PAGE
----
Psychiatric Epidemiology: Searching for the Causes of Mental Disorders by Ezra SusserPsychiatric Epidemiology: Searching for the Causes of Mental Disorders by Ezra Susser

Psychiatric Epidemiology: Searching for the Causes of Mental Disorders

byEzra Susser, Sharon Schwartz, Alfredo Morabia

Hardcover | June 1, 2006

Pricing and Purchase Info

$93.37 online 
$96.95 list price
Earn 467 plum® points

Ships within 1-3 weeks

Ships free on orders over $25

Not available in stores


Searching for the causes of mental disorders is as exciting as it it complex. The relationship between pathophysiology and its overt manifestations is exceedingly intricate, and often the causes of a disorder are elusive at best. This book is an invaluable resource for anyone trying to trackthese causes, whether they be clinical researchers, public health practitioners, or psychiatric epidemiologists-in-training. Uniting theory and practice in very clear language, it makes a wonderful contribution to both epidemiologic and psychiatric research. Rather than attempting to review thedescriptive epidemiology of mental disorders, this book gives much more dynamic exposition of the thinking and techniques used to establish it.Starting out by tracing the brief history of psychiatric epidemiology, the book describes the study of risk factors as causes of mental disorders. Subsequent sections discuss approaches to investigation of biologic, genetic, or social causes and the statistical analysis of study results. The bookconcludes by following some of the problems involved in the search for genetic causes of mental disorders, and more complex casual relationships.
Ezra Susser is at Columbia University. Sharon Schwartz is at Columbia University.
Title:Psychiatric Epidemiology: Searching for the Causes of Mental DisordersFormat:HardcoverDimensions:544 pages, 7.01 × 10 × 1.5 inPublished:June 1, 2006Publisher:Oxford University PressLanguage:English

The following ISBNs are associated with this title:

ISBN - 10:0195101812

ISBN - 13:9780195101812

Look for similar items by category:


Table of Contents

PART I. Psychiatric epidemiology, then and now. 1. The burden of mental illness2. The arc of epidemiology3. Searching for the causes of mental disordersPART II. RISK FACTORS AS CAUSES OF MENTAL DISORDERS. 4. What is a cause?5. Detecting causes6. Study designs7. Relationship among causes8. Measures of associationPART III. COHORT DESIGNS IN PSYCHIATRIC EPIDEMIOLOGY. 9. Prototypical cohort study10. Diversity of cohort studies11. Casual inference: a thought experiment12. Confounding: What it is and what can be done13. Unequal attrition under different types of follow-up14. Differential misclassificationPART IV. CASE CONTROL DESIGNS IN PSYCHIATRIC EPIDEMIOLOGY. 15. Logic of the case control design16. Applications of the case control study17. Choosing controls18. Comparability and the case control studyPART V. CASE CONTROL DESIGNS IN BIOLOGIC PSYCHIATRY. 19. Biologic studies in psychiatry20. Choosing cases in biologic psychiatry21. Choosing controls in biologic psychiatryPART VI. ANALYZING THE DATA. 22. Gauging associations23. Establishing associations24. Planning studies: power and sample size25. Statistical adjustment26. Survival analysis27. Analysis of InteractionPART VII. THE SEARCH FOR GENETIC CAUSES OF MENTAL DISORDERS. 28. Integrating epidemiology with genetics29. Genetic association studies30. Modern family history studies31. Twin studies of heritability32. Genetic linkage studies33. Designs for the genomic eraPART VIII. COMPLEX CASUAL RELATIONSHIPS. 34. Eco-epidemiology35. Casual explanation within a risk factor framework36. Casual explanation outside the black box37. Dependent and dynamic processesAppendix I. Our approach to epidemiologic concepts and methods. Appendix II.(Appendix to Chapter 13) Application of survival analysis to PDSE data. Glossary.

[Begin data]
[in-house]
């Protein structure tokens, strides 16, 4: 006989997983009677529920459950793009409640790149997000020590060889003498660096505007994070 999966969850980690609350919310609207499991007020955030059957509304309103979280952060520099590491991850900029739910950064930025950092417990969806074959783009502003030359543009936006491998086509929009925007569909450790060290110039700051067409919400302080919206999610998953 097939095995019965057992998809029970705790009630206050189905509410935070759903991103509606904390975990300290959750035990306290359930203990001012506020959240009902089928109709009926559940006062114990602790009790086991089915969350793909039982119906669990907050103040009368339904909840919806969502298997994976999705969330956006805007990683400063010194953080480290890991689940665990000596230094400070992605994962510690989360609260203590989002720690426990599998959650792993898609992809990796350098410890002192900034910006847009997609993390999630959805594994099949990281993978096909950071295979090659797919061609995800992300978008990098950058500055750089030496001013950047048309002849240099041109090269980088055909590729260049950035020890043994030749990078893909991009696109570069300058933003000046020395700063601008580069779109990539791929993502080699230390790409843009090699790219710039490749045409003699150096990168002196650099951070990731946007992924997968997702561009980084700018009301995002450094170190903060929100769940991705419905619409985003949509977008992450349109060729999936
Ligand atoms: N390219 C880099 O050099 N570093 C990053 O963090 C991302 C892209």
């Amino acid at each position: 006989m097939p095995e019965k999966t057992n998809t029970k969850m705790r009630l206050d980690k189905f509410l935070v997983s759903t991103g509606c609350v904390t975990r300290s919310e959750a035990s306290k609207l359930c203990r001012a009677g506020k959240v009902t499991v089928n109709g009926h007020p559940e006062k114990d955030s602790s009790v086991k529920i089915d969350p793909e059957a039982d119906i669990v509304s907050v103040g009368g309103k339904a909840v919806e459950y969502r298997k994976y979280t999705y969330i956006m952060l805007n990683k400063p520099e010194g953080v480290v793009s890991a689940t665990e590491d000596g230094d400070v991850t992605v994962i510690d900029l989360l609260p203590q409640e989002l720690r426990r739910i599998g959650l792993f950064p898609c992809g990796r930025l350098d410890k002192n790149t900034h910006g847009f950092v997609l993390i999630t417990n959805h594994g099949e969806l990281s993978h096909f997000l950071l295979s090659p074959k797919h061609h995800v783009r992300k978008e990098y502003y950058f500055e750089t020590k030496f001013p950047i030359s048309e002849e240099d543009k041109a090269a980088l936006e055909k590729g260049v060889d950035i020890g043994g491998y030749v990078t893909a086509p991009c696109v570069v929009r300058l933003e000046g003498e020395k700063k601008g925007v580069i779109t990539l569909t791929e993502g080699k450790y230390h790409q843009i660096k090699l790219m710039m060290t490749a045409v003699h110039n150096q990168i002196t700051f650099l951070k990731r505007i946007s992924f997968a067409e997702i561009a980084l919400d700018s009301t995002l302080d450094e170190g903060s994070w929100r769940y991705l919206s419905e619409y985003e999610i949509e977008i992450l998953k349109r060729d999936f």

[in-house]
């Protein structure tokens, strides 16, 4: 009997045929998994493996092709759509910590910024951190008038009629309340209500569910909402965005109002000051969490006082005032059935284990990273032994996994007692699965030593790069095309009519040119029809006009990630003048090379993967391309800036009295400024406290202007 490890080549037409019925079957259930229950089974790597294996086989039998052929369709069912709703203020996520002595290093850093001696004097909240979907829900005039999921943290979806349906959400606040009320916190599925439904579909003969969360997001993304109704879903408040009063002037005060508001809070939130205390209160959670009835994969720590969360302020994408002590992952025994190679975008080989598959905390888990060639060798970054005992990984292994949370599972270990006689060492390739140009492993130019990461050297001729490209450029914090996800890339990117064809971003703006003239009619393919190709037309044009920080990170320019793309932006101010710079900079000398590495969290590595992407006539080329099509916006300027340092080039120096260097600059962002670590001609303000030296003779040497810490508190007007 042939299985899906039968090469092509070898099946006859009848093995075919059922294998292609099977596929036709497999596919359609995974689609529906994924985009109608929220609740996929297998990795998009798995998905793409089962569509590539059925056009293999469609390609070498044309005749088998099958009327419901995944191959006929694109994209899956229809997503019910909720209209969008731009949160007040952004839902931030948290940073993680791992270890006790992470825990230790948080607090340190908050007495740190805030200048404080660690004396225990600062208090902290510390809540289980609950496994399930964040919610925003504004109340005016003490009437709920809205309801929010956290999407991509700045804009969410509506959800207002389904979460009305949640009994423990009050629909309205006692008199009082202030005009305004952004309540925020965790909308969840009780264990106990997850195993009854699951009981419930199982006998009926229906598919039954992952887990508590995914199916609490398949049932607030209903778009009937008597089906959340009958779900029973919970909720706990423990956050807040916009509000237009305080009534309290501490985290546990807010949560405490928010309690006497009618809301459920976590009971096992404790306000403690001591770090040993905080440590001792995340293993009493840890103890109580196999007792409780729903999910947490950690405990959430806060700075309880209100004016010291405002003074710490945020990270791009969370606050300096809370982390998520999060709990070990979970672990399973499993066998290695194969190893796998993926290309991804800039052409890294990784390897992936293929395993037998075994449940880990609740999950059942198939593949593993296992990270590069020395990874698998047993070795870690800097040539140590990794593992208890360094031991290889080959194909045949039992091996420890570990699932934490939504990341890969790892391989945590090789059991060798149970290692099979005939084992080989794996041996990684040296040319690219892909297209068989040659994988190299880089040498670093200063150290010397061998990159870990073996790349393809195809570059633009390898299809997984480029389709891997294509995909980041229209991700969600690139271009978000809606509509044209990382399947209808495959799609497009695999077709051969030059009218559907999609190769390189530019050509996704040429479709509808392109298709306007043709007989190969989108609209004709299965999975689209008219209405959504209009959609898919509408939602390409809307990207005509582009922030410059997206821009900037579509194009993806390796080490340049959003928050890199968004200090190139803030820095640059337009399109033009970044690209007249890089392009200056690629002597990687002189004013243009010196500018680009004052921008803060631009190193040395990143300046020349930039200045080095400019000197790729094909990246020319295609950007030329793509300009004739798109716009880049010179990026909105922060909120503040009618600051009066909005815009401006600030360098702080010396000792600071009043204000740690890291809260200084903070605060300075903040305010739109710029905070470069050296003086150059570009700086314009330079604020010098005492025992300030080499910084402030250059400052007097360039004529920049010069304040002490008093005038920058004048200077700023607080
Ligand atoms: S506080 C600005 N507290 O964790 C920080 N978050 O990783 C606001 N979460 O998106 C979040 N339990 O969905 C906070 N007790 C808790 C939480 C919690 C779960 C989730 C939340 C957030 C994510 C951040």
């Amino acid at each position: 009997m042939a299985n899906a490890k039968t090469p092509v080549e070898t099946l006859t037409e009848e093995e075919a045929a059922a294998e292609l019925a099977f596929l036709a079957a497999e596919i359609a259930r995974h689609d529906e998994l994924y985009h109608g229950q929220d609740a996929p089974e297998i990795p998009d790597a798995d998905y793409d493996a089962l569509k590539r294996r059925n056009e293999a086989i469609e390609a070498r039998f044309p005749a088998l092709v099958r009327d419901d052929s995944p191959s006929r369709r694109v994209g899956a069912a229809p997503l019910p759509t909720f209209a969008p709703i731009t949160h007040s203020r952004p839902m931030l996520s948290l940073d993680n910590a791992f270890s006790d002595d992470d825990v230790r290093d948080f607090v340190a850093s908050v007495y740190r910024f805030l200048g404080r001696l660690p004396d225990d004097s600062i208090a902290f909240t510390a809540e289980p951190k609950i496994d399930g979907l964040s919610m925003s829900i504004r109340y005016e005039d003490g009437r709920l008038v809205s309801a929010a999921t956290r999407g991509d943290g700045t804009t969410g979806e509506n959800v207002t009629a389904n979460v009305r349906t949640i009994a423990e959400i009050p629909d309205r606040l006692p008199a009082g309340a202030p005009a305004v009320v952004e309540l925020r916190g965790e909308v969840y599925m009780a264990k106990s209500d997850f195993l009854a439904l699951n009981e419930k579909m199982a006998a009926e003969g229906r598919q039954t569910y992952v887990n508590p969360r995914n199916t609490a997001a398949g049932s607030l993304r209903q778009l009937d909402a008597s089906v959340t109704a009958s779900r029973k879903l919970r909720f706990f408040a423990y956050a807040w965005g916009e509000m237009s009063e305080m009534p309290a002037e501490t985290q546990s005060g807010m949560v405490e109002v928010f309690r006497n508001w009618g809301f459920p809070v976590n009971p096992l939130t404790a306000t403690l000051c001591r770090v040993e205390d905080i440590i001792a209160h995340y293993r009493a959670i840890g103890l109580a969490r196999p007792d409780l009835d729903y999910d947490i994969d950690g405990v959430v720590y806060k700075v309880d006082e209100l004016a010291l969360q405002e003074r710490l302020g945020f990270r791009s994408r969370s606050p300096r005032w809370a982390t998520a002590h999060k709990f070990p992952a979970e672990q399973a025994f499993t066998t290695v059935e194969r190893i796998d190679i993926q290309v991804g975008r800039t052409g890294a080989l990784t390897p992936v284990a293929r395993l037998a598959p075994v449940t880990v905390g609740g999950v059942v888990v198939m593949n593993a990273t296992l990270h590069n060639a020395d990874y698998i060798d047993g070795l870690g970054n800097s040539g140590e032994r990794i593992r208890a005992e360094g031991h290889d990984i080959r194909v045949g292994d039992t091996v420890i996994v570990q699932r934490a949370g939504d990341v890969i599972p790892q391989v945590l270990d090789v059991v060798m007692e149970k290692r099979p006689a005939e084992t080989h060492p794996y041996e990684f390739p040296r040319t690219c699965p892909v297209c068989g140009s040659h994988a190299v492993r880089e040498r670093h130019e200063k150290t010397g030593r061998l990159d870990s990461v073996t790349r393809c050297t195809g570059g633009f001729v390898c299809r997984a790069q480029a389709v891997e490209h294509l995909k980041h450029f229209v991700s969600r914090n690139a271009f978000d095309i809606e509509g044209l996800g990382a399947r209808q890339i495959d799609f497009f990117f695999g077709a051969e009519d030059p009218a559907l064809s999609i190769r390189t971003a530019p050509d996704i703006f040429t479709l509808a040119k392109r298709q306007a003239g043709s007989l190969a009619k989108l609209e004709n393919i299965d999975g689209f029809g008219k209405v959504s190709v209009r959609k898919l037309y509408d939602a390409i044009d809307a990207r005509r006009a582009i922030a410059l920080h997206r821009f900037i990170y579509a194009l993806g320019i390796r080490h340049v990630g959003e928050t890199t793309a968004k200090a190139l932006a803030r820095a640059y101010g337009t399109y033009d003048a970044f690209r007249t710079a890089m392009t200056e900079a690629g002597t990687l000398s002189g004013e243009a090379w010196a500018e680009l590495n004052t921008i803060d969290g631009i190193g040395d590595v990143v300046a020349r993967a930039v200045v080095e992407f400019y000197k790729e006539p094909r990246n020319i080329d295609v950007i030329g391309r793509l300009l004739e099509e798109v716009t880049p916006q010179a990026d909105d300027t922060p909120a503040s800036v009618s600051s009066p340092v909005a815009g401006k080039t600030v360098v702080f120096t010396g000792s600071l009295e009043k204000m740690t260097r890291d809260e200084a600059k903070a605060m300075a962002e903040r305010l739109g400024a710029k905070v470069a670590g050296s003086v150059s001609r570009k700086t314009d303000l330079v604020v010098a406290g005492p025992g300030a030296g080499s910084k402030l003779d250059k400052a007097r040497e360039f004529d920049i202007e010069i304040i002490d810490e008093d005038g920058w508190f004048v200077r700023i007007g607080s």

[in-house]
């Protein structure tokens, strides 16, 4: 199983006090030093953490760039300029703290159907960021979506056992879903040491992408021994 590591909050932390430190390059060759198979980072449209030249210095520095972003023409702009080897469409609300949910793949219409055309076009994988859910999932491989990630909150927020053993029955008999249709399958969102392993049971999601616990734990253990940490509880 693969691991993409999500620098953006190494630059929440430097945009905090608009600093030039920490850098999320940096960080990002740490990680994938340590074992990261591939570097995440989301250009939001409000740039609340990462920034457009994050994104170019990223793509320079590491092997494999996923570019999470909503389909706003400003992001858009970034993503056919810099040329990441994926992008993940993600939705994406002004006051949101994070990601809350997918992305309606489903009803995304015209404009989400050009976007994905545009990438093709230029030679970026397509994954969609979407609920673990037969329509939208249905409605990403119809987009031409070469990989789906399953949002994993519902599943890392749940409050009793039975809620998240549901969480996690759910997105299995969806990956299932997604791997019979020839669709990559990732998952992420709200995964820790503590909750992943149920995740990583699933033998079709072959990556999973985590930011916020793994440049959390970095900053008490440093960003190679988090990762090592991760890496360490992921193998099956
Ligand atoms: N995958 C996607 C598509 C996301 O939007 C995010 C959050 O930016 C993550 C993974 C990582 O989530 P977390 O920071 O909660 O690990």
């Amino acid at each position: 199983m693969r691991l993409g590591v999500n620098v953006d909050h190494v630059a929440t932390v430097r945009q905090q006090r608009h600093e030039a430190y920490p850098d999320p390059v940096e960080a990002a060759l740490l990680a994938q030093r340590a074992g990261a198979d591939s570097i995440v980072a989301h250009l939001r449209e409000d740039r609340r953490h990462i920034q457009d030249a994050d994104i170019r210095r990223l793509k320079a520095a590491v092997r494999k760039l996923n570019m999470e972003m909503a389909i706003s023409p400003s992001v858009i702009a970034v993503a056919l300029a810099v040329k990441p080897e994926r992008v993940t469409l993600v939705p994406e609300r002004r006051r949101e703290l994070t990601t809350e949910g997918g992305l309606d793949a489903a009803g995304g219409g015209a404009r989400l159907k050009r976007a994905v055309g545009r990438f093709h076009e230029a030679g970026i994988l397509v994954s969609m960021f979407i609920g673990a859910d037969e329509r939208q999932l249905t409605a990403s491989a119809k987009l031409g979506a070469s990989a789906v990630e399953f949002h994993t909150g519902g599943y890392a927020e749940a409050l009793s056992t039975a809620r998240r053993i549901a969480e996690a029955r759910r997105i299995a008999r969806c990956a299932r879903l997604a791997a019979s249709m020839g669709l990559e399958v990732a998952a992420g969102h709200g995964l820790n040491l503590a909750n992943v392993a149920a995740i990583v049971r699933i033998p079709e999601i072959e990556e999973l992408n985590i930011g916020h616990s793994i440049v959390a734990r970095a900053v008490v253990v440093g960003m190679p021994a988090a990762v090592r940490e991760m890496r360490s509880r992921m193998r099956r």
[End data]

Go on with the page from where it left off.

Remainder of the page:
Editorial Reviews

"If only all textbooks were written like this one. The authors of Psychiatric Epidemiology have assembled a highly cogent examination of the past, present, and possible future of psychiatric epidemiology, doing so in a way that anyone interested in the scientific method--including itslimitations--can be immersed."--Psychiatric Times